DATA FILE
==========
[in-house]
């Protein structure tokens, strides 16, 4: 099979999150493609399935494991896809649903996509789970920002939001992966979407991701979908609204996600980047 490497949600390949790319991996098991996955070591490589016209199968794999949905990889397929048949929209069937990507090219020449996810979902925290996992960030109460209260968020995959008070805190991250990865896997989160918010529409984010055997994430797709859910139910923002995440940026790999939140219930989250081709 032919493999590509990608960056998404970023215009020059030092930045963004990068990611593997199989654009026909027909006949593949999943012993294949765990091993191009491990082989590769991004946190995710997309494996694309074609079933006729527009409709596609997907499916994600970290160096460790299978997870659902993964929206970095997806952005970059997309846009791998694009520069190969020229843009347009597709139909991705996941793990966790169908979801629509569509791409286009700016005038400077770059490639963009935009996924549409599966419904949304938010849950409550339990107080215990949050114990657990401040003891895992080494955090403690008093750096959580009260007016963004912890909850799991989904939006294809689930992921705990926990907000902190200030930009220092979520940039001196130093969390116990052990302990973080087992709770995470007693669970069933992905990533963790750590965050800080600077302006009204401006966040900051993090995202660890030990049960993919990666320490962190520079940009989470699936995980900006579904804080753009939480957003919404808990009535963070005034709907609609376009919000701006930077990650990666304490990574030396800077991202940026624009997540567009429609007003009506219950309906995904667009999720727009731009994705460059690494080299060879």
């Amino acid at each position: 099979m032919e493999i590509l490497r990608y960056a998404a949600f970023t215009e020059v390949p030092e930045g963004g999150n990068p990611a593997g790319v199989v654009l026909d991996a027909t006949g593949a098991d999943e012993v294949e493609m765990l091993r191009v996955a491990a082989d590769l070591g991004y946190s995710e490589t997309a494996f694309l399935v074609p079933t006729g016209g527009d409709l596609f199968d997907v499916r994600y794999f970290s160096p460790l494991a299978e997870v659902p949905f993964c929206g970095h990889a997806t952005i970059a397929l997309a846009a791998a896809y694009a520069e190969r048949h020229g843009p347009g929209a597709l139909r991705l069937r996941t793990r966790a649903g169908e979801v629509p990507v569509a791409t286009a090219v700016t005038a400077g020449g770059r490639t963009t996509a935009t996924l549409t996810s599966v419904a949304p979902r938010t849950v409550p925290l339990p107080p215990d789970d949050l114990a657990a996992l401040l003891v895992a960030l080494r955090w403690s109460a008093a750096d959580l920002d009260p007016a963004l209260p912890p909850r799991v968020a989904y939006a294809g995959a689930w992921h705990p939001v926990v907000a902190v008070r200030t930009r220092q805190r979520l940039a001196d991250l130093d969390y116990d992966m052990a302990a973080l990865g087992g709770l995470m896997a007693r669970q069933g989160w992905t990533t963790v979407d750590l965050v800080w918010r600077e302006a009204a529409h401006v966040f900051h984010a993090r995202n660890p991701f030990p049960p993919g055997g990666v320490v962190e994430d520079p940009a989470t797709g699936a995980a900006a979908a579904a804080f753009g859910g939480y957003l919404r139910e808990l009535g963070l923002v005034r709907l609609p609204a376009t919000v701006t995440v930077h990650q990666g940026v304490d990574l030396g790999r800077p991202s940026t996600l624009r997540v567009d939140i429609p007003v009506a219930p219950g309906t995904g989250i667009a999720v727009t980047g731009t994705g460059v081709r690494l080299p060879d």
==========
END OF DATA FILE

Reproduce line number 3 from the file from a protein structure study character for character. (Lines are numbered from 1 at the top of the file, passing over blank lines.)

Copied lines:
């Amino acid at each position: 099979m032919e493999i590509l490497r990608y960056a998404a949600f970023t215009e020059v390949p030092e930045g963004g999150n990068p990611a593997g790319v199989v654009l026909d991996a027909t006949g593949a098991d999943e012993v294949e493609m765990l091993r191009v996955a491990a082989d590769l070591g991004y946190s995710e490589t997309a494996f694309l399935v074609p079933t006729g016209g527009d409709l596609f199968d997907v499916r994600y794999f970290s160096p460790l494991a299978e997870v659902p949905f993964c929206g970095h990889a997806t952005i970059a397929l997309a846009a791998a896809y694009a520069e190969r048949h020229g843009p347009g929209a597709l139909r991705l069937r996941t793990r966790a649903g169908e979801v629509p990507v569509a791409t286009a090219v700016t005038a400077g020449g770059r490639t963009t996509a935009t996924l549409t996810s599966v419904a949304p979902r938010t849950v409550p925290l339990p107080p215990d789970d949050l114990a657990a996992l401040l003891v895992a960030l080494r955090w403690s109460a008093a750096d959580l920002d009260p007016a963004l209260p912890p909850r799991v968020a989904y939006a294809g995959a689930w992921h705990p939001v926990v907000a902190v008070r200030t930009r220092q805190r979520l940039a001196d991250l130093d969390y116990d992966m052990a302990a973080l990865g087992g709770l995470m896997a007693r669970q069933g989160w992905t990533t963790v979407d750590l965050v800080w918010r600077e302006a009204a529409h401006v966040f900051h984010a993090r995202n660890p991701f030990p049960p993919g055997g990666v320490v962190e994430d520079p940009a989470t797709g699936a995980a900006a979908a579904a804080f753009g859910g939480y957003l919404r139910e808990l009535g963070l923002v005034r709907l609609p609204a376009t919000v701006t995440v930077h990650q990666g940026v304490d990574l030396g790999r800077p991202s940026t996600l624009r997540v567009d939140i429609p007003v009506a219930p219950g309906t995904g989250i667009a999720v727009t980047g731009t994705g460059v081709r690494l080299p060879d």